Dire news reports about COVID and monkeypox, the war in Ukraine, school shootings, threats to democracy and abortion access, plus the climate emergency are driving away audiences. About 4 out of 10 Americans often avoid reading, watching, or hearing the news, according to new data from the Reuters Institute.
And media professionals are among those who’ve just tuned out.
Journalist Amanda Ripley, author of “High Conflict: Why We Get Trapped — and How We Get Out,” is one of them. She tells To the Point’s Warren Olney that catastrophic news coverage is “not fit for human consumption.” She’s been avoiding it for years because it makes her feel so demoralized and hopeless, that she can’t do her job.
Scientific data backs Ripley’s feelings. Since September 11, 2001, research psychologist Roxane Cohen Silver at UC Irvine, has studied repeated exposure to news about disasters. After the Boston Marathon bombing in 2013, she says six hours of related news coverage created more acute stress than being at the finish line where the bombs went off. Most recently, the COVID pandemic has reinforced a type of addiction to bad news and even to what’s called doomscrolling on the internet.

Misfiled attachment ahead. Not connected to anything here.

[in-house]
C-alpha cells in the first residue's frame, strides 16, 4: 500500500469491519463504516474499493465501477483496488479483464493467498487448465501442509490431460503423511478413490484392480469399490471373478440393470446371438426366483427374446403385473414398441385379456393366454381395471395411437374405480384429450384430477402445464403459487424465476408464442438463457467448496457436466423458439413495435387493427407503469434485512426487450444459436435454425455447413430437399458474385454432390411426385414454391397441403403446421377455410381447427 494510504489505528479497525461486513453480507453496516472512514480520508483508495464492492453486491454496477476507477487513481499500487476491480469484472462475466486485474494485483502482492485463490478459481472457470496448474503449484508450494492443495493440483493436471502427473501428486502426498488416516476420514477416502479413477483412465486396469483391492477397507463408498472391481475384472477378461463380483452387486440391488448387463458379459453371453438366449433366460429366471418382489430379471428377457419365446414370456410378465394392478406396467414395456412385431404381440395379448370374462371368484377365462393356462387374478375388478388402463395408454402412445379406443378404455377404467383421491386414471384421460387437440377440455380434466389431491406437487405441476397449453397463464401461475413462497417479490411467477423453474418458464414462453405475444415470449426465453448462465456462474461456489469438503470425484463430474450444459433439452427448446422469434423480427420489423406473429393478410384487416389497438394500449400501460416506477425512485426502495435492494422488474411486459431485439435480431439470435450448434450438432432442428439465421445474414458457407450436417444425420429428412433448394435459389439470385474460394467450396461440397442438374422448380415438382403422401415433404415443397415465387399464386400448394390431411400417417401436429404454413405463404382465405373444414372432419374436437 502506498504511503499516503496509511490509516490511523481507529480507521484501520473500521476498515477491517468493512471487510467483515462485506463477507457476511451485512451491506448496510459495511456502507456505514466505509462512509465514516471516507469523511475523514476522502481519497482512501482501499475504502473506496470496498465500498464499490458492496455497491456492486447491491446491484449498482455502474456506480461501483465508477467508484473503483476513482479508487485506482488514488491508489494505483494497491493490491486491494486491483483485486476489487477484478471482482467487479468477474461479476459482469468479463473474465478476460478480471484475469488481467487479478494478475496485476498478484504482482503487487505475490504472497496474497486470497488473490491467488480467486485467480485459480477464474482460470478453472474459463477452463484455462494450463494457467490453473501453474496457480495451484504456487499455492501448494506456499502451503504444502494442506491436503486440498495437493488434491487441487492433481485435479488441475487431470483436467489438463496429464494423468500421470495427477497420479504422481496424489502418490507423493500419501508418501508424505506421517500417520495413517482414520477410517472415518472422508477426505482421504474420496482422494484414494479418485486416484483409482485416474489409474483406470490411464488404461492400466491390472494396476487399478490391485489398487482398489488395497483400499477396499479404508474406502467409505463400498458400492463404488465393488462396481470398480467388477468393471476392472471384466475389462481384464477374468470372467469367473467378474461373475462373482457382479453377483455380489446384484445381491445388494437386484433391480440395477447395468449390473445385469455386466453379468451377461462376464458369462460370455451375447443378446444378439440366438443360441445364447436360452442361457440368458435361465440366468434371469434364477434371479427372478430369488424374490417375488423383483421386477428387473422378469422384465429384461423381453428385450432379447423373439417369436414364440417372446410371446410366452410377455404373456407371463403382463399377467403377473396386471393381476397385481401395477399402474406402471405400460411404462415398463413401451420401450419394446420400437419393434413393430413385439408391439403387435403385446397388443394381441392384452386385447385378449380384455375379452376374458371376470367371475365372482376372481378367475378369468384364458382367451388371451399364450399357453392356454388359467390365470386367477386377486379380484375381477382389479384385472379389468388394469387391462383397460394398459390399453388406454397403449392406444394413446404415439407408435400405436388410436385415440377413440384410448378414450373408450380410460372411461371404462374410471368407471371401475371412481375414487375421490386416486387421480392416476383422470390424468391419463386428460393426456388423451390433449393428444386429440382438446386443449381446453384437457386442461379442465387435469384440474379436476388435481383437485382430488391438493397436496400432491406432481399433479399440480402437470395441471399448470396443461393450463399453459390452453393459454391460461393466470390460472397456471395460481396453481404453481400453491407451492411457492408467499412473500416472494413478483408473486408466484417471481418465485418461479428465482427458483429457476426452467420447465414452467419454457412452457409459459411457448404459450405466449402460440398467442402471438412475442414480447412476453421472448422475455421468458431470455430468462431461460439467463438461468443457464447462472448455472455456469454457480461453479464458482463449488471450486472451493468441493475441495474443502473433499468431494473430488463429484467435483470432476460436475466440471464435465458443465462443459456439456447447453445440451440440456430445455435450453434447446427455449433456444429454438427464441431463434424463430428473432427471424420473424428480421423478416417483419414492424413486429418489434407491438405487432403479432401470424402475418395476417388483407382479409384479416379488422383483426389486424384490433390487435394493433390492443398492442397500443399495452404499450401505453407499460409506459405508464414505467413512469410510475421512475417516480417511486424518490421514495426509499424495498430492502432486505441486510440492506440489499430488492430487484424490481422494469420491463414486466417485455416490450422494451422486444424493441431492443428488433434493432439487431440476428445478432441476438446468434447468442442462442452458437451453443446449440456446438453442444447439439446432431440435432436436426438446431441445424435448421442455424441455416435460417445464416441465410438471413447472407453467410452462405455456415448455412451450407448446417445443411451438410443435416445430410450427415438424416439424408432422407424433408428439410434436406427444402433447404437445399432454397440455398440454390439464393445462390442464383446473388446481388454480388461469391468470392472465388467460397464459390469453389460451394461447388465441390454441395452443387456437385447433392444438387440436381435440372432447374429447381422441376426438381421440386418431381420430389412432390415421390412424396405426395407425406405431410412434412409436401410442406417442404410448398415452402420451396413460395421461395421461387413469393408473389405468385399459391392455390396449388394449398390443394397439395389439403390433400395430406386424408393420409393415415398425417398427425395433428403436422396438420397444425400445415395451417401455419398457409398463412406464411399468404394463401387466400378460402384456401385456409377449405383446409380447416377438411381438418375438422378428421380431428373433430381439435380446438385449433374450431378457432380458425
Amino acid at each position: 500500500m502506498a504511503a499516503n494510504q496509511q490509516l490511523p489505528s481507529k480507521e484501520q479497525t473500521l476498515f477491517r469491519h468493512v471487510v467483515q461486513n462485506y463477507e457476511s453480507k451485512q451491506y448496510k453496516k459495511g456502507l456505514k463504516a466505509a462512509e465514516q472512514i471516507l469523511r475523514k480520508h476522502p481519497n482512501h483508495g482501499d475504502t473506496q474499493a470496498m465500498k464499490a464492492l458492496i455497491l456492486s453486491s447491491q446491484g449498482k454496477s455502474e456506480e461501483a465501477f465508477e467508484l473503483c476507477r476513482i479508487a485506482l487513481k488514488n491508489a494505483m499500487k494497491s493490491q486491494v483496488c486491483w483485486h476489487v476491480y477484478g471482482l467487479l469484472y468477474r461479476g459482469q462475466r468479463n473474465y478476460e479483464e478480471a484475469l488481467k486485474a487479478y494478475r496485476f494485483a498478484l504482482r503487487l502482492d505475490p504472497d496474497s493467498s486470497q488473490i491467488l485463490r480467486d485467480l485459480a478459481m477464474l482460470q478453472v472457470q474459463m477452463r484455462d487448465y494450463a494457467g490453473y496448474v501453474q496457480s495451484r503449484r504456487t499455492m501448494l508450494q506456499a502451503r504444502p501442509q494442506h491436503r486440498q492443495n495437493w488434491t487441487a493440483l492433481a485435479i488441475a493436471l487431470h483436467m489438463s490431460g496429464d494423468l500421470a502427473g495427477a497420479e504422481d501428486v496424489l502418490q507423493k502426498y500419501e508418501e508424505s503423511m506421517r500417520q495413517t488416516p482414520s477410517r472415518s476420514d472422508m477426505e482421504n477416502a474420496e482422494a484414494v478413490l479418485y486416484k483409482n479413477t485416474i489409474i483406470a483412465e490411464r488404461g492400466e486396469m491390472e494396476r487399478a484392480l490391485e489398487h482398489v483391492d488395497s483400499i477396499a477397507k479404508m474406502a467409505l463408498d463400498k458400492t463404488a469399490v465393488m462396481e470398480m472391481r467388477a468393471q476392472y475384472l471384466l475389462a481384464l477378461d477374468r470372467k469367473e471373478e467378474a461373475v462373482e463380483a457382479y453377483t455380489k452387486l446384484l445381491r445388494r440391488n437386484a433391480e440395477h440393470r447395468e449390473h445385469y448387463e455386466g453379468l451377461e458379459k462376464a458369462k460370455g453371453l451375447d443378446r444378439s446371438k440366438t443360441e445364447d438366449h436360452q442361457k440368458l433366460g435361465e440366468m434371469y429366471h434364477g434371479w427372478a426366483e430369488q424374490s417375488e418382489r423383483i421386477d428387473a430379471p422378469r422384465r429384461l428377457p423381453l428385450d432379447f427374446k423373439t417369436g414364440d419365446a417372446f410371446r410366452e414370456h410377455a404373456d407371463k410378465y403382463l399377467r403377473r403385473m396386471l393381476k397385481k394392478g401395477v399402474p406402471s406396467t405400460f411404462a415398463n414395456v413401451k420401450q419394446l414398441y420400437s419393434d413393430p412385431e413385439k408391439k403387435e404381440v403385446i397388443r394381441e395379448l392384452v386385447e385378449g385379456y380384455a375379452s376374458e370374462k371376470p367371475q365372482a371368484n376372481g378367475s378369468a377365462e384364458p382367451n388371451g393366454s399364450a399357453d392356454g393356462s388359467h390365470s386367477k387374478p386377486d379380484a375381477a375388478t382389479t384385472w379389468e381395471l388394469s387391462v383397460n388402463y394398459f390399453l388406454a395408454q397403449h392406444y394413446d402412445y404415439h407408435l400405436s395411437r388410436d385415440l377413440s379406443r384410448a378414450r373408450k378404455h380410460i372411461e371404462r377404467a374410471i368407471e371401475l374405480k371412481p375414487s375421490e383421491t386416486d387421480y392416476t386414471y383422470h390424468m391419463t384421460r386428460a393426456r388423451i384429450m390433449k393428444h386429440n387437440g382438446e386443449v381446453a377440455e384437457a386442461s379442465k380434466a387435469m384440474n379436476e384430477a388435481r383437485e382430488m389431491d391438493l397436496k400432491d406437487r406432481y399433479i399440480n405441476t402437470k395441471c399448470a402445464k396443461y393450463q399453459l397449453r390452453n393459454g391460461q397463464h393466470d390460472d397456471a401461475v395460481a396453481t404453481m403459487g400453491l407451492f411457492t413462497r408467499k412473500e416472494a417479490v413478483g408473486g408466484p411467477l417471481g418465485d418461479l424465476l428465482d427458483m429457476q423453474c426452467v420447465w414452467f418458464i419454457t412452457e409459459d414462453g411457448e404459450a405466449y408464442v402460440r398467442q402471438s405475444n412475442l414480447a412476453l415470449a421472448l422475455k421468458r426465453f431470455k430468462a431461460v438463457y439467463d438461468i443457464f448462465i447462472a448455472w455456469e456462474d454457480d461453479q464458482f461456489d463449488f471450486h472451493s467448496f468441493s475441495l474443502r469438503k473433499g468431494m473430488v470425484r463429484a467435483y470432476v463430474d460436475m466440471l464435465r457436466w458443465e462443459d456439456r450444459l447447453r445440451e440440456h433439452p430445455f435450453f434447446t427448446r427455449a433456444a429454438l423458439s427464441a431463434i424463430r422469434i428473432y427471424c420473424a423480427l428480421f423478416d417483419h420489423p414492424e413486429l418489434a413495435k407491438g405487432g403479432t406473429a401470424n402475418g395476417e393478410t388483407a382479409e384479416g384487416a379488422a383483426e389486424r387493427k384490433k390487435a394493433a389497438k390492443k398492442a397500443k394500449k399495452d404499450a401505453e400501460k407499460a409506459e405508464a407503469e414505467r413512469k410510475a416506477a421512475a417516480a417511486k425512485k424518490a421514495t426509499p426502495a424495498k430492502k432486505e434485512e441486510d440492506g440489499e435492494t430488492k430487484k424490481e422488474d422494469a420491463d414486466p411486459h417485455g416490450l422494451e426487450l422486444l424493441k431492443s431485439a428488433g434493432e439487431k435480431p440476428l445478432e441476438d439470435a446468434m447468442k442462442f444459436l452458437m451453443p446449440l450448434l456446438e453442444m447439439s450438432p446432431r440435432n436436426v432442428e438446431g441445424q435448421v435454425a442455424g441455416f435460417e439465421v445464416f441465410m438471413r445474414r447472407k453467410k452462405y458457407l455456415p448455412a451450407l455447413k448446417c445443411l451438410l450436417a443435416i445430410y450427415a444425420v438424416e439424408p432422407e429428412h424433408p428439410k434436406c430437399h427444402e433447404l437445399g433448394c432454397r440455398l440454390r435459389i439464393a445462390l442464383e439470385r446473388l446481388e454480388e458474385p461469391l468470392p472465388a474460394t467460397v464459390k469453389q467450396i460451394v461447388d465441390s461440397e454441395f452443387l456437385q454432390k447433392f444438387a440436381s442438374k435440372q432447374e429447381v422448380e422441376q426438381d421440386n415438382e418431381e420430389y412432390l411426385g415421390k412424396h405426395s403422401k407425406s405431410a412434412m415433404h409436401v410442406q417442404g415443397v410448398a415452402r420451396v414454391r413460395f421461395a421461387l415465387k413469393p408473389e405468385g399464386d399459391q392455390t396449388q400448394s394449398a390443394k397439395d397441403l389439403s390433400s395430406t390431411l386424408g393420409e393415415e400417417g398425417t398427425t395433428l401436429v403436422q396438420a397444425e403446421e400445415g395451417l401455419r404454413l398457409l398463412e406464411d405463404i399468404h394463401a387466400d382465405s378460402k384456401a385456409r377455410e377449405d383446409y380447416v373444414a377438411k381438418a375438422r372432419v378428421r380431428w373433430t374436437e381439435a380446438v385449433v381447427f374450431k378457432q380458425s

There are ways, however, in which the news media can do better.
Co-founder of the nonprofit Solutions Journalism Network, David Bornstein explains, “The main reasons people avoid the news is because it makes them feel powerless.” When media outlets report credible potential solutions, people respond because they understand what is meaningful.
Local news coverage can engage the audience by providing a sense of agency, says Kathleen Hall Jamieson, director of the Annenberg Public Policy Center at the University of Pennsylvania. “We looked at the coverage of the Green New Deal, for example, and found more talk about tactics involved than about the substance of the policy. [The latter would have been] a much bigger public service.”